The claimed a “classic bait-and-switch” by administrators, who promised a master’s program that includes two years of teaching experience and very little debt while learning from an “inspiring faculty.” That is not what they got, they say.
“We became devalued pawns in the University’s administrative games,” they wrote in a group letter. “We feel betrayed, exhausted, disrespected and cheated by USC of our time, focus and investment. . . . We are returning to the workforce degree-less and debt-full.”
“It's a different program from what I enrolled in,” George Egerton-Warburton told the Los Angeles Times. The Australian national chose USC over Columbia University and Pasadena’s Art Center College of Design.
Highly-coveted teaching assistant positions had been scaled back considerably. “We were told that we would have to apply for, and compete with a larger pool of students for the same TA-ships promised to us during recruitment,” the student letter said.
The students said visiting-artist courses that the school was known for have been replaced to a large extent by classes in teaching and criticism. Well-known faculty have left the program. Prominent Los Angeles artist Frances Stark departed in December after a decade of teaching, along with A.L. Steiner, a photographer and installation artist.
Graduate coordinator Dwayne Moser left in February and there was talk that faculty was being forced out to make way for cheaper teacher adjuncts. One student, Julie Beaufils, said she only applied to one school, Roski, and it was because of Stark’s presence.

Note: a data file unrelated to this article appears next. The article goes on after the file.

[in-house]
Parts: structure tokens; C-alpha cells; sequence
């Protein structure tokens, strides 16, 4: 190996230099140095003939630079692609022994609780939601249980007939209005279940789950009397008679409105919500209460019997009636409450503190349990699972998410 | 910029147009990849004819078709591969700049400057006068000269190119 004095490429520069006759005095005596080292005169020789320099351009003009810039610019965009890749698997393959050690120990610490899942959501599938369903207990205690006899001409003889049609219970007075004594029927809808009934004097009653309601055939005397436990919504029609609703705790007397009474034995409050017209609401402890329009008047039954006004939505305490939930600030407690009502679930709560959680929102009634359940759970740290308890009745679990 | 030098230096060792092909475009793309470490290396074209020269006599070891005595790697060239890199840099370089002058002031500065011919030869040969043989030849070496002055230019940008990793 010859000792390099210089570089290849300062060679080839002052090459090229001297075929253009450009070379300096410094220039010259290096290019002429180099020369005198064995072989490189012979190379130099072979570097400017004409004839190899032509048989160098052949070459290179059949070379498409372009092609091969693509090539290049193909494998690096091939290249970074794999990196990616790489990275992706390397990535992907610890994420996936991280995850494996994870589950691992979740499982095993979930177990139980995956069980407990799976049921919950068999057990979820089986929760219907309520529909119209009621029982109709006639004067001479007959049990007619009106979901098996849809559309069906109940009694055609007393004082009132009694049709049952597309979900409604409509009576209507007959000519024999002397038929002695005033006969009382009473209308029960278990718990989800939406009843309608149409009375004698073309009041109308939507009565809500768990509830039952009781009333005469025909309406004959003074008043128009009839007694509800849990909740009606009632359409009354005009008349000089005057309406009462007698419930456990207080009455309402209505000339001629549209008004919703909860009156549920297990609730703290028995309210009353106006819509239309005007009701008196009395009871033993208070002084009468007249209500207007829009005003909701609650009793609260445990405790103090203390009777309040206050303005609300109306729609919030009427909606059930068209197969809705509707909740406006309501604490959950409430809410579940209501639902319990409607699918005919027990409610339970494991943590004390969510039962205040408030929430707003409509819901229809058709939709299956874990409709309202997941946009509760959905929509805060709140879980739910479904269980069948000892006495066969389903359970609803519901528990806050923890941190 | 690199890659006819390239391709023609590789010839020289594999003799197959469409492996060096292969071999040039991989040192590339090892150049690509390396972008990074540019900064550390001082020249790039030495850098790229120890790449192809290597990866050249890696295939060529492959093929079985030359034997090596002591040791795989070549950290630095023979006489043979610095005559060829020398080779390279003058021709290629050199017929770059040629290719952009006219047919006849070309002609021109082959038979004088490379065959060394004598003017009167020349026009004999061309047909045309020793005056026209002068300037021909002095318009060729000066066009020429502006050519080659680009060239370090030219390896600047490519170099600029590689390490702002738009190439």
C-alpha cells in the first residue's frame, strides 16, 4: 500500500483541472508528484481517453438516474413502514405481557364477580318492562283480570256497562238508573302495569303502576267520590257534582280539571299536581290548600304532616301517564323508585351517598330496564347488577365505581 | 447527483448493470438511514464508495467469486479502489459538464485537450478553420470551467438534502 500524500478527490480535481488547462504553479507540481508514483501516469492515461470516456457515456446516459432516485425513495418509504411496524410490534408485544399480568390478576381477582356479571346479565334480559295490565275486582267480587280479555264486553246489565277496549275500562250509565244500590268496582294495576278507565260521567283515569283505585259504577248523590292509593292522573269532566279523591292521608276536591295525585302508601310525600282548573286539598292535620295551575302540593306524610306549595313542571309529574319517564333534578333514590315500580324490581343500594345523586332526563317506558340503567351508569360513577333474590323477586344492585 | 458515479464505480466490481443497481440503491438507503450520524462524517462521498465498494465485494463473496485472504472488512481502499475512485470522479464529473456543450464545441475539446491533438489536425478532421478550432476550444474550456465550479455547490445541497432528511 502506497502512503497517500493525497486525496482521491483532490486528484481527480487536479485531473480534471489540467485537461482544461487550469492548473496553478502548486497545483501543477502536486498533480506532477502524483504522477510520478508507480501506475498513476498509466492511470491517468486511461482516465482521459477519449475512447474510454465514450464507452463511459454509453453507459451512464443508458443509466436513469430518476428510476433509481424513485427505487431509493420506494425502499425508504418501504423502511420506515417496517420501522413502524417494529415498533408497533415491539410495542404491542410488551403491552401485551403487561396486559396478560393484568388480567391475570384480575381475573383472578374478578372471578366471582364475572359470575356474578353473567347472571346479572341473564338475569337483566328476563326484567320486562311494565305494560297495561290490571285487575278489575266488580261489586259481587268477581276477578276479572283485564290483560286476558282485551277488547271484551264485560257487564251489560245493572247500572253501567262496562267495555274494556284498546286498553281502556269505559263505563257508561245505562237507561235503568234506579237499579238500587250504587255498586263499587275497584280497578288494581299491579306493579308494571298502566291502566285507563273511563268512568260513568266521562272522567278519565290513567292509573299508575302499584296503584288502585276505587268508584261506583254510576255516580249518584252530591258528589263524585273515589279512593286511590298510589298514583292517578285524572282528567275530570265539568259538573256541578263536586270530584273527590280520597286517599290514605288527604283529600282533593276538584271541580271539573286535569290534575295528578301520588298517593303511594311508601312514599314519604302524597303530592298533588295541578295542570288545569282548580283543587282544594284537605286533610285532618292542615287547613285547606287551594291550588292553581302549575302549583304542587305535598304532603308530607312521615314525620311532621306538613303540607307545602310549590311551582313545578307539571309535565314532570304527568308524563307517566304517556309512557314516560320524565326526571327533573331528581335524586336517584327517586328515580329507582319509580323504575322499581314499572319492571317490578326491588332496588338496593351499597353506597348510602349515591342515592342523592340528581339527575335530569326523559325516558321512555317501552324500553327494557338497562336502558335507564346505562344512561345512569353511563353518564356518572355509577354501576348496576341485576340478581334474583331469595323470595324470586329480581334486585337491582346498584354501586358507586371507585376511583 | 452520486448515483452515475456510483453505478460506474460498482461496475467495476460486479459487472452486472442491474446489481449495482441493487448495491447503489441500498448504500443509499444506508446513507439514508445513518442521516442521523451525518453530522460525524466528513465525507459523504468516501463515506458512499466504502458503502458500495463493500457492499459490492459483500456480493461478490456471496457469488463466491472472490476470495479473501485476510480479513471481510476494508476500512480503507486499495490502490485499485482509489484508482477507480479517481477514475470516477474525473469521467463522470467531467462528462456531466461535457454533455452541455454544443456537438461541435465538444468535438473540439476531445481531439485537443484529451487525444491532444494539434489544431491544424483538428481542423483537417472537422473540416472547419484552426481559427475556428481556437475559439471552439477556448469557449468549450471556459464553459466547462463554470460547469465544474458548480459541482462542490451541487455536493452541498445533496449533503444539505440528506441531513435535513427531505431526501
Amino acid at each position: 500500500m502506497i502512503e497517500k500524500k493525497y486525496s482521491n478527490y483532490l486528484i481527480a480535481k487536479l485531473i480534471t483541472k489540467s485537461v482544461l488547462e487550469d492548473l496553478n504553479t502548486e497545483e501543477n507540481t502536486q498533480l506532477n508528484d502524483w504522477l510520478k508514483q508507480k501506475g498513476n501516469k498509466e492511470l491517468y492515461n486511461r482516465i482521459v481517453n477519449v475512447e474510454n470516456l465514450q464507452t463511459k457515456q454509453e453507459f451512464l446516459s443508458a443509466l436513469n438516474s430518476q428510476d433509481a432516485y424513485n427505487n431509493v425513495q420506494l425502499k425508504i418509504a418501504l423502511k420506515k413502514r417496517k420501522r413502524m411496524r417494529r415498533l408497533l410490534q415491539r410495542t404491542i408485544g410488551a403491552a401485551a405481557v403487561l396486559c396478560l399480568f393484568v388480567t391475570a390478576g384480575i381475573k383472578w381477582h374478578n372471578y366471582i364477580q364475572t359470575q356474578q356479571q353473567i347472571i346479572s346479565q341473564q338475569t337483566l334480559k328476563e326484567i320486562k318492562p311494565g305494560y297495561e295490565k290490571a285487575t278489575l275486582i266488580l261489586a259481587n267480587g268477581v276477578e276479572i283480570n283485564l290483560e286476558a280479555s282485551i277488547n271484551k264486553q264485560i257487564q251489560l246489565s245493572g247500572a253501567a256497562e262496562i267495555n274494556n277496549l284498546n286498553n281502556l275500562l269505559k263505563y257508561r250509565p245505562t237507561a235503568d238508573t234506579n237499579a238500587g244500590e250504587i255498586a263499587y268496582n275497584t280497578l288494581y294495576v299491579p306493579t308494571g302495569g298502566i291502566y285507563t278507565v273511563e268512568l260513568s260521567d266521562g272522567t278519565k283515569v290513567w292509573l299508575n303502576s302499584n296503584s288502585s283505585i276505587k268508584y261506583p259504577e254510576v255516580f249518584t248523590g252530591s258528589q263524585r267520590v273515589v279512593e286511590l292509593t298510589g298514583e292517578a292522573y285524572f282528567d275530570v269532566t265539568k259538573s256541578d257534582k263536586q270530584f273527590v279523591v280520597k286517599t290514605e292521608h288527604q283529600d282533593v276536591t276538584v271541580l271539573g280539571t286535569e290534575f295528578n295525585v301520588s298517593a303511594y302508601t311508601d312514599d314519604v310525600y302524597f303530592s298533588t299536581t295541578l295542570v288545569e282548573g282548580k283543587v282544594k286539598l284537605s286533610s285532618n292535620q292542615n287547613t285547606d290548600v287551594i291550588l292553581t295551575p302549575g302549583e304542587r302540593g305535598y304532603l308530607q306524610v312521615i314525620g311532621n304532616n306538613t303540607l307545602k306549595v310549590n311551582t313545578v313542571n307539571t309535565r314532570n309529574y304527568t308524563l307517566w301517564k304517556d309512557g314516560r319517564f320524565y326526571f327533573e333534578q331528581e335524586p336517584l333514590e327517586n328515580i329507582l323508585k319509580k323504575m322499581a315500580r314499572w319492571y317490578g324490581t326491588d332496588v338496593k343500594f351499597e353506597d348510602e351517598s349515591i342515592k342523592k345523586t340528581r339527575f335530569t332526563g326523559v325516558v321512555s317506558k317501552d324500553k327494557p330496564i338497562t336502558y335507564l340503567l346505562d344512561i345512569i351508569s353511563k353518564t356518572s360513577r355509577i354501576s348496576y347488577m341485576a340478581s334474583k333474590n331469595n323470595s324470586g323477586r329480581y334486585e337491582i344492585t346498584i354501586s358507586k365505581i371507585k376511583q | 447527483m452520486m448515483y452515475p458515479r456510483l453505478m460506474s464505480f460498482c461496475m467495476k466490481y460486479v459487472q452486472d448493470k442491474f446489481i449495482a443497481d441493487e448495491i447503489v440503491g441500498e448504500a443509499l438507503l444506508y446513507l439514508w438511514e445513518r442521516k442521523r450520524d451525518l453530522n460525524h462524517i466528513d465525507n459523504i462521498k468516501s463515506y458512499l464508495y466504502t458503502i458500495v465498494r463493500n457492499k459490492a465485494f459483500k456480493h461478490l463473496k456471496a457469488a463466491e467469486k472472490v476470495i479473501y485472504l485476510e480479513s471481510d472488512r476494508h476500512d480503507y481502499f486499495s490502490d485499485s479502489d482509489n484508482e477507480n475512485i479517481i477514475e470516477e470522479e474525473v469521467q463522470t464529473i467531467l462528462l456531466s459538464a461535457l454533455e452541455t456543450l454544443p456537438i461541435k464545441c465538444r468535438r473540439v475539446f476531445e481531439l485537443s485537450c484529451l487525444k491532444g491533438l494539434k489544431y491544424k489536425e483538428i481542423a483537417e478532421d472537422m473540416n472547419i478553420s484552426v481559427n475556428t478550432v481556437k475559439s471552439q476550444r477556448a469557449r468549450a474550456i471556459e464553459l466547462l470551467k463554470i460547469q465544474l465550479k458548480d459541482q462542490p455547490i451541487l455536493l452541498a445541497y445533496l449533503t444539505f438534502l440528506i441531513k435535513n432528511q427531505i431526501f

Roski School dean Erica Muhl posted a response to the students that seemed surprised by their feelings, much less their actions. “I regret that several of our MFA students have stated they will leave the program over issues that were presented to us and that we considered to have been resolved, specifically having to do with financial aid and curriculum.”
They apparently were not resolved to everyone's satisfaction.
Although their letter included specific complaints about how they were treated, they also registered a broader protest over the “corporatization of higher education, the scandal of the economic precarity of adjunct faculty positions, and the looming student-debt bubble.”
There have been a lot of changes at the small, but highly-respected MFA program since Erica Muhl, who has a background in music, became dean in 2013. She changed the name from School of Fine Art to School of Art and Design. That is not a subtle difference.
Design is hot; fine art is not.
Muhl is also the director of the Jimmy Iovine and Andre Young Academy, a new USC program that combines art, design, computer science and business. It is funded by a $70-million grant from rapper Dr. Dre and the co-founder of Interscope Records.
Writer/critic Sarah Lehrer-Graiwer said she was baffled by the “conspicuously unqualified” Muhl’s decisions.
She has “elected to squander, self-destructively, the school’s significant reputation, unique standing, and immense so-called ‘cultural capital’ by antagonizing faculty and students alike in a misguided structural overhaul that valorizes neo-liberal corporate clichés of ‘disruption’ over critical discourse, intellection, and deep studio practice.”